As a matter of fact, the Tishrei New Year is just as ancient. The vernal (spring) equinox – Nissan – is a symbolic New Year. Nature wakes up, the trees begin to bloom, the days become longer than the nights, the weather is already/still pleasant. It's the national New Near for the Israelites, because in Passover we became a nation. The Mishna tells us it's the New Year for kings: We cannot begin the count of each king's years from the day of coronation, because each king will have a different new year, after several years we won't remember the exact date, and chaos is soon to follow. The solution is that regardless of the coronation date, the king's next year begins in Nissan. Even if he was crowned in Adar. But an agricultural new year in Nissan would be useless, because it would mean that in a Sabbath year, first we won't be allowed to reap what we've sown in the autumn, and then it would be prohibited to sew for next year. The natural and agricultural New Year begins in the autumn, that is, in Tishrei. Two of the judgement days mentioned in the Mishna are in Tishrei: Rosh Hashana is the personal judgement day, and Sukkot is the first judgement day for nature: Will there be enough rain? The other natural judgement days are the other pilgrimage festivals – Passover in Nissan – Will there be enough wheat? And Shavuot in Sivan: Will there be enough fruit?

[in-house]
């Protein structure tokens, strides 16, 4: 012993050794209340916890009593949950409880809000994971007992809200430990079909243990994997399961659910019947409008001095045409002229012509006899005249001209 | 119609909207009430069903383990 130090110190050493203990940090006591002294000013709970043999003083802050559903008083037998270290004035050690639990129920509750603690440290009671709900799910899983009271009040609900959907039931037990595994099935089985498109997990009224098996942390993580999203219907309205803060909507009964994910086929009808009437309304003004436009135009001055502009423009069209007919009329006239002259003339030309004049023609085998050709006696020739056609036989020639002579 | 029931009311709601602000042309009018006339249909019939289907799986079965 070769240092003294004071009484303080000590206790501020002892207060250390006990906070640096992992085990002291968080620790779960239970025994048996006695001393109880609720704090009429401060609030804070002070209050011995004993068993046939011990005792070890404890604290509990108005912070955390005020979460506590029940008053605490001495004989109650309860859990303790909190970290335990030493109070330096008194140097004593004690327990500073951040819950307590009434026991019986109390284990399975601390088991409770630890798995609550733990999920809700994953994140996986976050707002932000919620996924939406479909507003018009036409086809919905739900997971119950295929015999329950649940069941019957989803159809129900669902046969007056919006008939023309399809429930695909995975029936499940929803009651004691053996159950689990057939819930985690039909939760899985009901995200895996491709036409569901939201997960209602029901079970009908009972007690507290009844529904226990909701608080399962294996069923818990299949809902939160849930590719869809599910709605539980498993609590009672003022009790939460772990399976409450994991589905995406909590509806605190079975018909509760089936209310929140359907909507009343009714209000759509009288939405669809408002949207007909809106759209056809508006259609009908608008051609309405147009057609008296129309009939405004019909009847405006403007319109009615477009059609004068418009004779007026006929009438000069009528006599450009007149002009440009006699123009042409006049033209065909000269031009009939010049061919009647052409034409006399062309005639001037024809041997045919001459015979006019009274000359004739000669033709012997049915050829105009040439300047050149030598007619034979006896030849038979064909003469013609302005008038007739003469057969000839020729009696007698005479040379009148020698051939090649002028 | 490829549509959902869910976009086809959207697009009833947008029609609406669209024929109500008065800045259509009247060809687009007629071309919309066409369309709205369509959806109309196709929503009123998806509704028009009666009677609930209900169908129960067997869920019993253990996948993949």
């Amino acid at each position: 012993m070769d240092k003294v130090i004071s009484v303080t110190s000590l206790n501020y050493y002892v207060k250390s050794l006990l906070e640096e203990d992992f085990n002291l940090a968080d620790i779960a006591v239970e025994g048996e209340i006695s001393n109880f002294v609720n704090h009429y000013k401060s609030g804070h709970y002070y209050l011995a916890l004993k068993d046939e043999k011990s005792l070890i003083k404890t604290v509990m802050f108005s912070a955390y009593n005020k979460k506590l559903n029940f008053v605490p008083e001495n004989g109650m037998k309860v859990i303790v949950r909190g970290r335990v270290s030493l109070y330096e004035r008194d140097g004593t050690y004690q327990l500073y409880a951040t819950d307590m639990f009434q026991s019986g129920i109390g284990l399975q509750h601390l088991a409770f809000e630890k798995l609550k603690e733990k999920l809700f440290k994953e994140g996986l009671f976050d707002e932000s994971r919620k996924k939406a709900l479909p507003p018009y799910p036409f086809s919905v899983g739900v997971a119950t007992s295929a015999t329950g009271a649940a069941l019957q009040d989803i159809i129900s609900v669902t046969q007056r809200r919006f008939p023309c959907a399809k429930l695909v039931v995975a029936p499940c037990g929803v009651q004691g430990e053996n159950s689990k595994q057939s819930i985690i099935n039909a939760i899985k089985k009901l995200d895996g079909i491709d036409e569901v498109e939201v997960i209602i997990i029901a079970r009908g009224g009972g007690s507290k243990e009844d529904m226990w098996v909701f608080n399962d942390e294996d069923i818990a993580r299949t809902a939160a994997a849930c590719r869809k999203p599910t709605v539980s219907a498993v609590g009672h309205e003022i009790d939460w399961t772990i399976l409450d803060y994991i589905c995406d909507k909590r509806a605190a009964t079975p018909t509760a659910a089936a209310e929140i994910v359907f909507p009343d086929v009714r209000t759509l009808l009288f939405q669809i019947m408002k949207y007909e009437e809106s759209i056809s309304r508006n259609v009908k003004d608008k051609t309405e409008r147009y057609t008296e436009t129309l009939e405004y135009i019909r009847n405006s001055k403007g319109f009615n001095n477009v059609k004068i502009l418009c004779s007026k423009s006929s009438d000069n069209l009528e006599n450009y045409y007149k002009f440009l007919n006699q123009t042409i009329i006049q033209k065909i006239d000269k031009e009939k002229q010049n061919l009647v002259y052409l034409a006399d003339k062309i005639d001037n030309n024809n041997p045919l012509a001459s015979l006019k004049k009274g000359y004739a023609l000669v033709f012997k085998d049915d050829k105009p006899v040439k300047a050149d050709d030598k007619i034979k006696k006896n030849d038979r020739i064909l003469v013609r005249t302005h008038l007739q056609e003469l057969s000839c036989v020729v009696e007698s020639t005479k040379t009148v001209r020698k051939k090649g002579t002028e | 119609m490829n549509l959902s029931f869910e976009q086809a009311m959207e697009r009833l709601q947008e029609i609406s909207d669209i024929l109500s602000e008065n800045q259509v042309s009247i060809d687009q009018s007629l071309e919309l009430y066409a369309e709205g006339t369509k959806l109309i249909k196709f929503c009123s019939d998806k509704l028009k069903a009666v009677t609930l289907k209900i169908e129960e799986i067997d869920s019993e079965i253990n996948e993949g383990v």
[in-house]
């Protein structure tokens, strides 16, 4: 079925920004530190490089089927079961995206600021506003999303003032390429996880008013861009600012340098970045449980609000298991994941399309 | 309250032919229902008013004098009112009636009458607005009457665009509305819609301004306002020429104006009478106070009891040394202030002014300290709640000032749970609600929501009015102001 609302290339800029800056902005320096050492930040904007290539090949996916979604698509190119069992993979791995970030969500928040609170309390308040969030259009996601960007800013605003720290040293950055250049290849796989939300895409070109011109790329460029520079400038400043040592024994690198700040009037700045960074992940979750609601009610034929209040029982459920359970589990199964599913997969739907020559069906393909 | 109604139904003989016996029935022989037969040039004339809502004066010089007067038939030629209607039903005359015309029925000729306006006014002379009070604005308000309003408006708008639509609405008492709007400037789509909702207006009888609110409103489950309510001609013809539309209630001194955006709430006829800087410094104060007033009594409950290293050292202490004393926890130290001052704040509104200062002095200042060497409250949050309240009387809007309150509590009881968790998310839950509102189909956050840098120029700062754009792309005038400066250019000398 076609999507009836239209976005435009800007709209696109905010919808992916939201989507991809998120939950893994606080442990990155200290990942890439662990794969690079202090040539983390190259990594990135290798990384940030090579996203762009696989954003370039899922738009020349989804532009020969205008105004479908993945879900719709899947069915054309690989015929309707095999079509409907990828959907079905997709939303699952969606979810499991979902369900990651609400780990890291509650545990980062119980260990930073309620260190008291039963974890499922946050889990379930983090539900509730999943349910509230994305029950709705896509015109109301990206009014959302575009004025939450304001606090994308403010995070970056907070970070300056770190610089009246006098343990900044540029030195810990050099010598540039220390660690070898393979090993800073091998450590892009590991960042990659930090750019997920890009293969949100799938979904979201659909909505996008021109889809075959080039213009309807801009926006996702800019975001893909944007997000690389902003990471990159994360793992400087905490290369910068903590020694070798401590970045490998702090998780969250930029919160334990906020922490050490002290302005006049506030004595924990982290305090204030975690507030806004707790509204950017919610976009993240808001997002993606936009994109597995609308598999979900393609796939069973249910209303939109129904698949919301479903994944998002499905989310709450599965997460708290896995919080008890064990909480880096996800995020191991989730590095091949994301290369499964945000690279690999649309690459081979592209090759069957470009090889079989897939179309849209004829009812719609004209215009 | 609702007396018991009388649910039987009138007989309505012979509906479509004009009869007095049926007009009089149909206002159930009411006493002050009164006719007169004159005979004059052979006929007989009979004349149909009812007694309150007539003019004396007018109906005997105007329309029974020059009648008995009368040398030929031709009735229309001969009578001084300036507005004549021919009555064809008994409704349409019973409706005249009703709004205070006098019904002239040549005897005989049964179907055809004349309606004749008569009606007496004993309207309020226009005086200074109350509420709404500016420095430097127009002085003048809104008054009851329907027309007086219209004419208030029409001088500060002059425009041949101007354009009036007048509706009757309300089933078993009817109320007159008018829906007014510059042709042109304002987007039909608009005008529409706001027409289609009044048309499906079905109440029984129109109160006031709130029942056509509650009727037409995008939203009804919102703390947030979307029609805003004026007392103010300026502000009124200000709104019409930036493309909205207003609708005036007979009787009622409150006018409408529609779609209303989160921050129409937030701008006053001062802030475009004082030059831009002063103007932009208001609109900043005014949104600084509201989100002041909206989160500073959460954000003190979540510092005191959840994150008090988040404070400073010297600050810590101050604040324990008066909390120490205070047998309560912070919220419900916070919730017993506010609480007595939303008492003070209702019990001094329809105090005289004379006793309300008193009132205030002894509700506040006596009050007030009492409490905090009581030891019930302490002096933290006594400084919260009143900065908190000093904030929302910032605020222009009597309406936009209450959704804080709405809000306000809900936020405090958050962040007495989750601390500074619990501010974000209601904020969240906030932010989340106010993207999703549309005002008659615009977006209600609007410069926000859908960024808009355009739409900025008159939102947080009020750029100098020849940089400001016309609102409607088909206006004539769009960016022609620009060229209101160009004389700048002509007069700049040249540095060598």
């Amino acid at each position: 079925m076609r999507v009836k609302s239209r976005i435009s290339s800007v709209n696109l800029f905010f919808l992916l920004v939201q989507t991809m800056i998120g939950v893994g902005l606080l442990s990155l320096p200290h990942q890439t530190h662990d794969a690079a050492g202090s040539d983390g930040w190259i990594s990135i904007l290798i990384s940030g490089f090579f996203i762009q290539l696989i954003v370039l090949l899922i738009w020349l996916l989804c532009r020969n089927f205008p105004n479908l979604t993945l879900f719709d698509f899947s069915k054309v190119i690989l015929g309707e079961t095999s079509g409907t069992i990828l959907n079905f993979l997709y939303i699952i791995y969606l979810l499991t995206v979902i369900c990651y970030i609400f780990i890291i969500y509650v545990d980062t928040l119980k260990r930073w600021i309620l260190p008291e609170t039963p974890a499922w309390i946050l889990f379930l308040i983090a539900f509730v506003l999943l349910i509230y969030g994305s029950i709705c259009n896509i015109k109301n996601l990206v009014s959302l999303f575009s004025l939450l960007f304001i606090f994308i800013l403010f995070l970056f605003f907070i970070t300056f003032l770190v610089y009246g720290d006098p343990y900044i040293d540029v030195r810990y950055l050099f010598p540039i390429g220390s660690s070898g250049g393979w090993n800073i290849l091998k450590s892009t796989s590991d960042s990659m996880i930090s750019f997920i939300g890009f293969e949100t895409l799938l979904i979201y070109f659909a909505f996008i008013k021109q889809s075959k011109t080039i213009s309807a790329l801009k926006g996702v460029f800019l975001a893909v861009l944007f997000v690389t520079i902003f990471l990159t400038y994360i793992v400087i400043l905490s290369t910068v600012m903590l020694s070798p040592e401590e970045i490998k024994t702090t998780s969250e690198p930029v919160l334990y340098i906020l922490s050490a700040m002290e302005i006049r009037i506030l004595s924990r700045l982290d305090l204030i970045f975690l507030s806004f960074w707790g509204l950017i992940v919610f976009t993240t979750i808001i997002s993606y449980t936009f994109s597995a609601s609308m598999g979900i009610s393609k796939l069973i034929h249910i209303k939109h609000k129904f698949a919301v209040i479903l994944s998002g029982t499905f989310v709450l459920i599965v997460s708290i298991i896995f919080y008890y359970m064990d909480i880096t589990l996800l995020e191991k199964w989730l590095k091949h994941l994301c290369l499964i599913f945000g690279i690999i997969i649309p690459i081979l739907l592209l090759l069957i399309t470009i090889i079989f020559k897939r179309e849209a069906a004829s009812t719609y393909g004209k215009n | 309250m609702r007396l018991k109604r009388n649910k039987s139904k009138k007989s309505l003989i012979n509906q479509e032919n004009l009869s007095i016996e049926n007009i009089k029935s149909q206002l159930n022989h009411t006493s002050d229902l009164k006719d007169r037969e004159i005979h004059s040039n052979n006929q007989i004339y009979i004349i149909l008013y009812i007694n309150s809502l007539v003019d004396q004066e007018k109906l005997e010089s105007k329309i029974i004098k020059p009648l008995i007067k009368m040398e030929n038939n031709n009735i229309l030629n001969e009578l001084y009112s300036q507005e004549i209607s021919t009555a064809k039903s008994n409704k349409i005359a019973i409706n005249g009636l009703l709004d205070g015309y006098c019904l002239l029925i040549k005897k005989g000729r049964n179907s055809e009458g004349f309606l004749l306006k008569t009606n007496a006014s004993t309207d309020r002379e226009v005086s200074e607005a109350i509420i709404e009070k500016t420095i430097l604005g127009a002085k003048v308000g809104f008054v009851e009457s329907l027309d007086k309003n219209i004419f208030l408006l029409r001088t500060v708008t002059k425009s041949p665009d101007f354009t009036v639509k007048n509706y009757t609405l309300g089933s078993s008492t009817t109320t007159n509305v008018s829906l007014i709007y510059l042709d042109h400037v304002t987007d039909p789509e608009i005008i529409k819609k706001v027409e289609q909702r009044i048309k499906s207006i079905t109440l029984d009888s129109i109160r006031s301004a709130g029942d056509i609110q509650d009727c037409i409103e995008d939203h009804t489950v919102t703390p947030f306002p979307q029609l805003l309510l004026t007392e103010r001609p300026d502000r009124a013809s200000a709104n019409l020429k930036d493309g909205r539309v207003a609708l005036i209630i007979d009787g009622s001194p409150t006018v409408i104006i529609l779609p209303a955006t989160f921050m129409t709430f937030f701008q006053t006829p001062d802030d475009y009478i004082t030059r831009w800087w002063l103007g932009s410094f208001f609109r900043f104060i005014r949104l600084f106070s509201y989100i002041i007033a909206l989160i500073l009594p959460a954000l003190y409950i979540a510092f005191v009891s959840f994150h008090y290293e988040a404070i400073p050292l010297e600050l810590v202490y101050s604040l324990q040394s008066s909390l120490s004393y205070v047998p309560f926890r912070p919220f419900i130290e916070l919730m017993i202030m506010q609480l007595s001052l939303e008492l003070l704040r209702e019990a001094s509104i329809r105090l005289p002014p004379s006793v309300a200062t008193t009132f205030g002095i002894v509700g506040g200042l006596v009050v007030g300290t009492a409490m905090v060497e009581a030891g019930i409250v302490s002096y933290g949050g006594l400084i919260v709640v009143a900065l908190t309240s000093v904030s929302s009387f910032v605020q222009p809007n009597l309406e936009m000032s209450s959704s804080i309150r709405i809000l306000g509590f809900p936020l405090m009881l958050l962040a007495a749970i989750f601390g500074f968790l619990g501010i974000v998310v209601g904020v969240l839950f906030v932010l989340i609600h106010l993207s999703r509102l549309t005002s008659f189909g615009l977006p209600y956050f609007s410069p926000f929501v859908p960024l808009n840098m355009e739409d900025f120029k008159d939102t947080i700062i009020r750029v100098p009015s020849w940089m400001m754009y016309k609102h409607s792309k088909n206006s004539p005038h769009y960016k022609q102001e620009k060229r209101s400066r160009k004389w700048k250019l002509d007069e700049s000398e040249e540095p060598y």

The New Year has always been a source of excitement as well as fear. In our times it's mostly excitement (or depression), summing-up, intospection and New Year resolutions, but some of us remember the slightly superstitious fear before 5784, Hebrew תשמ"ד which spelled "will be destroyed") and before December 21st 2012 because of the Aztec prophecy, as well as the allegedly rational fear before the year 2000. In the ancient world the new year was also a mix of fear and excitement. Fortunes are about to be decided; the individual, the community and sometimes the whole world – is in danger. This is why we Jews do things we don't normally do throughout the month of Elul and to a greater extent on the first ten days of the year, culminating in Yom Kippur: getting up before dawn for Slichot during these forty days, and fasting on Yom Kippur, when the usual Jewish holiday is about "they tried to kill us, we won, let's eat!".